‘Jaws’: Steven Spielberg Was Not the First Choice as Director, and He Almost Walked Away

Steven Spielberg wasn’t even 30 years old when he ventured into the realm of Jaws. With this film, he created a classic and set the bar for what Hollywood would deem “a blockbuster.” Though it was not his directorial debut, Jaws skyrocketed Spielberg’s career, enabling him to make features such as E.T. the Extraterrestrial and Raiders of the Lost Ark. As history has it, Spielberg was not offered the Jaws gig first.

Steven Spielberg on set of the film 'Jaws', 1975
Steven Spielberg on set of the film ‘Jaws’, 1975 | Universal/Getty Images

‘Jaws’ producers eyed 2 other directors before Steven Spielberg

Peter Benchley published Jaws in 1974, and film producers Richard Zanuck and David Brown moved to secure the film rights with Benchley on board for the screenplay. Spielberg snagged a copy of the book from their office and loved it. He even dreamt of ideas on how to make it a cinematic masterpiece.

Brown and Zanuck backed his feature debut, Sugarland Express. That movie wasn’t out when Jaws first dropped on the table, but they had confidence in Spielberg’s skills. Still, they did not offer him the director’s job. Jaws writer Carl Gottlieb chronicled the movie’s process in his book, The Jaws Log, and recalled how the producers sought out two other directors first.

One was an experienced engineer who had an old-school style of filmmaking. That didn’t work out, so they met with a second candidate with experience in action adventures. Zanuck and Brown were put off by the fact that he kept referring to the shark as a whale. They knew Spielberg’s pedigree because of The Sugarland Express, and they circled back to him.

Spielberg had doubts about taking on ‘Jaws’ project

Something about the story captivated Spielberg, but he had misgivings about the book and tackling the job. According to Gottlieb, “Steven was having second thoughts about his enthusiasm for the book. He was afraid of being typed as an action director who specialized in contests between brave men and insensate killers,” he wrote. As a director, he didn’t want to be known for “trucks and sharks.”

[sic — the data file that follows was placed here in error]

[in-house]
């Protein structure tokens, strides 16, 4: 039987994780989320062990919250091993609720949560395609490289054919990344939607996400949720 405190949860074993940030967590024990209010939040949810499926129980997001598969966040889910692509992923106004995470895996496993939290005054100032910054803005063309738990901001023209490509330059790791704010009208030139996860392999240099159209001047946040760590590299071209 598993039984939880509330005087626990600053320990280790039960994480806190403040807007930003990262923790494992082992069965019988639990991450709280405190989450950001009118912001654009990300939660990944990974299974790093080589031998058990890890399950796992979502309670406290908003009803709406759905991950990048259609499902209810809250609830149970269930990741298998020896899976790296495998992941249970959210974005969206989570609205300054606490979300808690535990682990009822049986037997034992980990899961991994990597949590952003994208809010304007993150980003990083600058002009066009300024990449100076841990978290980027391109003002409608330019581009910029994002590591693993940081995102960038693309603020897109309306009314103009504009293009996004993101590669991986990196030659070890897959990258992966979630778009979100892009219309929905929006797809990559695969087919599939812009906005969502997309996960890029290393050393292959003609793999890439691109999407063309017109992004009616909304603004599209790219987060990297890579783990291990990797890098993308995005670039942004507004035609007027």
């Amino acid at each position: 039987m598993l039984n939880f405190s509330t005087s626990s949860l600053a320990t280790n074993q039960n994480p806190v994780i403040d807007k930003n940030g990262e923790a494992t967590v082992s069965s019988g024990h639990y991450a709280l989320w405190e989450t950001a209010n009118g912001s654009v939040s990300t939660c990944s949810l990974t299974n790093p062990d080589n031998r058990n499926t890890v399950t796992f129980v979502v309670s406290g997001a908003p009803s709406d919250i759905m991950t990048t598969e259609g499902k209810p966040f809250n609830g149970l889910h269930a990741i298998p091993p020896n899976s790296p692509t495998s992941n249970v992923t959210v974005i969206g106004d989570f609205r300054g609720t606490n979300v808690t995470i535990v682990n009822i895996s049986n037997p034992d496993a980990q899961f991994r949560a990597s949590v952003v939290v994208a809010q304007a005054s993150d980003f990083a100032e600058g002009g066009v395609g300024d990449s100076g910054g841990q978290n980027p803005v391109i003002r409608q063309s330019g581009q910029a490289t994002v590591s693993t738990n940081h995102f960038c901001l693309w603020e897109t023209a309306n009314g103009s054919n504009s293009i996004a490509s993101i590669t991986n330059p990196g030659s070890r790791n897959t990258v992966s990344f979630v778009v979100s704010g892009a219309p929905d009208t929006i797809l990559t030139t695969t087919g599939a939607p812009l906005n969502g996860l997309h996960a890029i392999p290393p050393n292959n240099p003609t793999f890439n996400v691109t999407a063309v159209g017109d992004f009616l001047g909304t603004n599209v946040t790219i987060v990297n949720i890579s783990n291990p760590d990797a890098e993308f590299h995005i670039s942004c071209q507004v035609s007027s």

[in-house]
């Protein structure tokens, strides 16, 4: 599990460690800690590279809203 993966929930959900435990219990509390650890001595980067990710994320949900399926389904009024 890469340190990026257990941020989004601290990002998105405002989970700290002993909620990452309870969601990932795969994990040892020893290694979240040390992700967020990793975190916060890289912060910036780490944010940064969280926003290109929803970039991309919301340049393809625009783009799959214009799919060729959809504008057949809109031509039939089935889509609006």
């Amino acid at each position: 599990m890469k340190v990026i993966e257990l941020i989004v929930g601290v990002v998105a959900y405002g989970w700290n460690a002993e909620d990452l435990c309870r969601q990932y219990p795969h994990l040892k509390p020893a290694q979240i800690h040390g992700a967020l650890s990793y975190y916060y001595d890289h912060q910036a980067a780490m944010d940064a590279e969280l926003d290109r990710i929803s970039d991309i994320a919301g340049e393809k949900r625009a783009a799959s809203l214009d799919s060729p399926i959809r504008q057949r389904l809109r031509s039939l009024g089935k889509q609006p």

Once Zanuck and Brown made their offer, he didn’t turn it down. However, he did not anticipate the rigorous production that would accompany it with the shark and boat mechanics, cinematography on the water, and finding a great white that was 25 feet long. Benchley was still working on the first draft when Spielberg signed on.

He and the cast and crew spent months out on the water to shoot. They traveled to Australia and then spent their time in Martha’s Vineyard where most of Jaws was filmed. The filming process took about six months, with much of it on water.

‘Jaws’ went over budget, but it taught Spielberg something

Several years after Jaws hit theaters, Spielberg visited The Dick Cavett Show and reflected on making the film. He recalled how they shot footage of an actual great white in Australia, along with other scenes in the Atlantic Ocean with Bruce the mechanical shark. Looking back, there is one thing he would have changed.

The boats’ anchors kept moving every time the wind blew, throwing off the cameras and lighting. When Cavett asked Spielberg what he would do over about the movie, he said, “I would’ve shot the film in a tank actually, a lot of the more difficult sequences. There’s a tank at MGM that’s huge — biggest one in the world. I think I would’ve shot most of the close-up work in a tank.” He acknowledged it would have saved money.

Fans can watch the feat that is Jaws by streaming it on Peacock or Amazon Prime.

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